In recent decades the city has experienced a moderate growth in population and economy, the latter especially due to the growing tourism sector, and both of them fuelled by improvements in road and train communications. Cuenca has strongly bet on culture and as a result of this it was declared a World Heritage Site in 1996. In recent years, new cultural infrastructure such as the municipal Concert Hall and the Science Museum saw Cuenca unsuccessfully apply for the title of European Capital of Culture in 2016.
Cuenca is located across a steep spur, whose slopes descend into deep gorges of the Júcar and Huécar rivers. It is divided into two separate settlements: the "new" city is situated south-west of the old one, which is divided by the Huécar course.
The climate of Cuenca is the typical continental Mediterranean of Spain's "Meseta" (inner plateau). Winters are relatively cold, but summers are quite hot during the day with occasional cool nights. Spring and autumn seasons are short, with pleasant temperatures during the day but with rather cold nights due to its altitude from 956 m (3,136 ft) above sea level up to 1,000 m (3,281 ft) in the old town.
|Climate data for Cuenca 948 m (1981-2010)|
|Record high °C (°F)||22.6
|Average high °C (°F)||9.7
|Daily mean °C (°F)||4.6
|Average low °C (°F)||-0.5
|Record low °C (°F)||-17.8
|Average precipitation mm (inches)||40
|Average precipitation days||7||6||6||8||8||5||2||3||5||8||7||8||71|
|Average snowy days||2||2||1||1||0||0||0||0||0||0||1||1||9|
|Average relative humidity (%)||73||67||60||60||56||48||41||45||55||67||73||76||60|
|Mean monthly sunshine hours||154||162||211||206||258||309||357||329||246||188||151||136||2,707|
|Source: Agencia Estatal de Meteorología|
|UNESCO World Heritage Site|
|Criteria||Cultural: ii, v|
|Inscription||1996 (20th session)|
|Buffer zone||170.49 ha|
Cuenca Cathedral was built from 1182 to 1270. The façade was rebuilt after it crumbled down in 1902. It is the first gothic style Cathedral in Spain (together with Avila's one), because of the influence of Alfonso VIII's wife, Eleanor, daughter of King Henry II of England and his wife, Eleanor of Aquitaine, who introduced the Anglo-Norman style.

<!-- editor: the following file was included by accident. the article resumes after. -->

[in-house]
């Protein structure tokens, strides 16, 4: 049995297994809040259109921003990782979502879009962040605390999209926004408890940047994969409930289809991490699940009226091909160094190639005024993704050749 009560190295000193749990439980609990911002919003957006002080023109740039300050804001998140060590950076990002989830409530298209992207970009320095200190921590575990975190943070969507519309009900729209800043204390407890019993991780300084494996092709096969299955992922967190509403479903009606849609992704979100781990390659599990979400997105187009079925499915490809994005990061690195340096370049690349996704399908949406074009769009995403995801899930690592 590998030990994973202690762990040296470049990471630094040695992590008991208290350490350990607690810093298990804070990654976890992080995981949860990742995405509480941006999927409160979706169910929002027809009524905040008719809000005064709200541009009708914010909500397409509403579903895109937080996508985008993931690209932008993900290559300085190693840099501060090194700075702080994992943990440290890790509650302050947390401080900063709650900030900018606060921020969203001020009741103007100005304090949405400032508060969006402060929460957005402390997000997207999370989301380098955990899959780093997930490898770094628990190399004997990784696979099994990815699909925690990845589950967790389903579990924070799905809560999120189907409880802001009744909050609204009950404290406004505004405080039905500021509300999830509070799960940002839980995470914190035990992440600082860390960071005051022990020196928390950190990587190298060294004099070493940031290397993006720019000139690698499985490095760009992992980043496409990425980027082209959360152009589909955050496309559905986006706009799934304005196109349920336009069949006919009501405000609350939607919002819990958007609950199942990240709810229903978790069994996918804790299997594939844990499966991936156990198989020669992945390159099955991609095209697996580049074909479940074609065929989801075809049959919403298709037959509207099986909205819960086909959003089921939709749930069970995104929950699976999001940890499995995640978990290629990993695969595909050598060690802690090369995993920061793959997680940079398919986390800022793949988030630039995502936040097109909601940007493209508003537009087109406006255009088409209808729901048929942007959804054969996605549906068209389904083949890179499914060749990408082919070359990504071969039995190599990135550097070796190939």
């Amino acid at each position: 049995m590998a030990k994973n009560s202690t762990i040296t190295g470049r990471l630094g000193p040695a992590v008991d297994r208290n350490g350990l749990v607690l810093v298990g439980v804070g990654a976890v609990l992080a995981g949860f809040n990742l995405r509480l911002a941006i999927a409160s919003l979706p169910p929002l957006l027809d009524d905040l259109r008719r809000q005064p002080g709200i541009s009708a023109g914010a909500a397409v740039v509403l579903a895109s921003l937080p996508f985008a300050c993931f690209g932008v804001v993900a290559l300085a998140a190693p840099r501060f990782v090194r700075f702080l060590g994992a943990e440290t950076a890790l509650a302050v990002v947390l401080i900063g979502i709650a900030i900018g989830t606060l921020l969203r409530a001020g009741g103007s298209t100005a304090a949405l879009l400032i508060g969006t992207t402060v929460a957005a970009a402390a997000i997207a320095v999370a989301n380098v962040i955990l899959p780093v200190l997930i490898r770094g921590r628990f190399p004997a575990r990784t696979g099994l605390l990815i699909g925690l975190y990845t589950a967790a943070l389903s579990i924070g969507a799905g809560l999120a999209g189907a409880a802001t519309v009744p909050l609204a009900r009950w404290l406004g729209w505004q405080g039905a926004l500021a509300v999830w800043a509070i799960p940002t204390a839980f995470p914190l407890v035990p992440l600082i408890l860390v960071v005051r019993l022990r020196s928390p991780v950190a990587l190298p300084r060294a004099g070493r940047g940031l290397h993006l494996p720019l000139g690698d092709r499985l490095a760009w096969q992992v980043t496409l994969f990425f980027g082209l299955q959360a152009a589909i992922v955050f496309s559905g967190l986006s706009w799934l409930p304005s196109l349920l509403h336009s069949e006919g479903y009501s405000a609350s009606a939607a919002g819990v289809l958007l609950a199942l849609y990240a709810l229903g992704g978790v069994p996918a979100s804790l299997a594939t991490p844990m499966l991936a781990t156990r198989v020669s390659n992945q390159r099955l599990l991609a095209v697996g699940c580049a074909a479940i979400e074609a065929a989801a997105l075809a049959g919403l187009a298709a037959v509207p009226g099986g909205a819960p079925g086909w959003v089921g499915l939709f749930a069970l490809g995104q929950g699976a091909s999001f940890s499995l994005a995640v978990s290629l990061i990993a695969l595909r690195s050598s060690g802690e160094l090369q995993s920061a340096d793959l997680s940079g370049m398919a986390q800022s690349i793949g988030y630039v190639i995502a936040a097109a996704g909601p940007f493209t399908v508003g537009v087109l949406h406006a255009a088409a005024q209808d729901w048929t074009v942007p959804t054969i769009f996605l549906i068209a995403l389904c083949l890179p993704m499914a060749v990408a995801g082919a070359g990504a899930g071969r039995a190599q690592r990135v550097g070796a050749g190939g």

From that date the cathedral has undergone some changes. An apse-aisle (doble girola) was added in the 15th century, while the Renaissance Esteban Jamete's Arch was erected in the 16th century. The main altar was redesigned during the 18th century by famous architect Ventura Rodríguez: it features a precious iron-work gate. The façade was rebuilt in 1902 from ruins due to the collapse of the former bell tower, the Giraldo. In the early 1990s modern coloured windows were installed, and in 2006 one of the two old baroque organs from Julián de la Orden was recovered. The other organ has also been restored, and on 4 April 2009 an inauguration ceremony was held.
The naves do not follow exactly a straight line. The San Julián altar, dedicated to Saint Julian of Cuenca, at the apse-aisle, consists of columns made of green marble.
Another curiosity are the "Unum ex septem" signs at some chapels. It is said that if one prays looking at these signs one would obtain a five-year forgiveness for one's sins, and seven years if one prays during the patron saint's day.
With Romanesque origins, the church of St. Peter (San Pedro in Spanish) was rebuilt by Jose Martin de la Aldehuela during the 18th century and displays since that time a Baroque façade. It shows an octagonal shape outdoors but it is circular inside, and it is located at Plaza del Trabuco.
This church can be reached by going up along San Pedro Street from Plaza Mayor.
The Church of Saint Michael (Iglesia de San Miguel in Spanish) was erected during the 13th Century, with only one nave and an apse. In the 15th Century, a second nave at the north side was added. The dome was built by Esteban Jamete in the 16th Century, and finally the wooden ceiling of the two naves was replaced with stone vaults during the 18th Century.
Saint Michael was restored in the 20th Century, and its management was transferred to Cuenca's municipality from Cuenca's Diocese, so that this church could be used to hold classical music concerts. In fact, Saint Michael is home of the Religious Music Week (Semana de Musica Religiosa) together with other places within the city and its province.
It is located at San Miguel street, next to Plaza Mayor. Saint Michael is accessed through a descending narrow passage which starts at Plaza Mayor left lateral (looking from the Town Hall).
Built in Neo-Gothic style during the 18th century, with only one nave and a high tower. It shows a modest baroque façade and some remarkable baroque altars indoors. The door is however quiet modern, added in the late 1990s.
The famous religious procession "Las Turbas", held on Good Friday morning, starts at this location, since the image of "Jesús el Nazareno", which is at the forefront of the procession, is kept within "El Salvador".
The bridge of Saint Paul (Puente de San Pablo) was built from 1533 to 1589, a construction driven by the canon Juan del Pozo, over the gorge of the River Huecar, aiming at connecting the old town with St Paul convent.
The original bridge collapsed, and the current one was built in 1902, made of wood and iron according to the style dominating at the beginning of the 20th century. It is up to 40 metres high and supported by the remains of the old bridge.
The Seminary (Seminario), a rectangular building stretching from Plaza de la Merced to Mangana Square, was established under the rule of José Flores y Osorio, the Bishop of Cuenca (1738-1759), and built by Vicente Sevill, around 1745. The Baroque façade at Plaza de la Merced was erected in 1748.
It holds a library with numerous ancient books, some of them "incunables" (previous to 1501). There is also a Rococo meeting room inside and a Gothic altarpiece at the chapel, but visits are not allowed.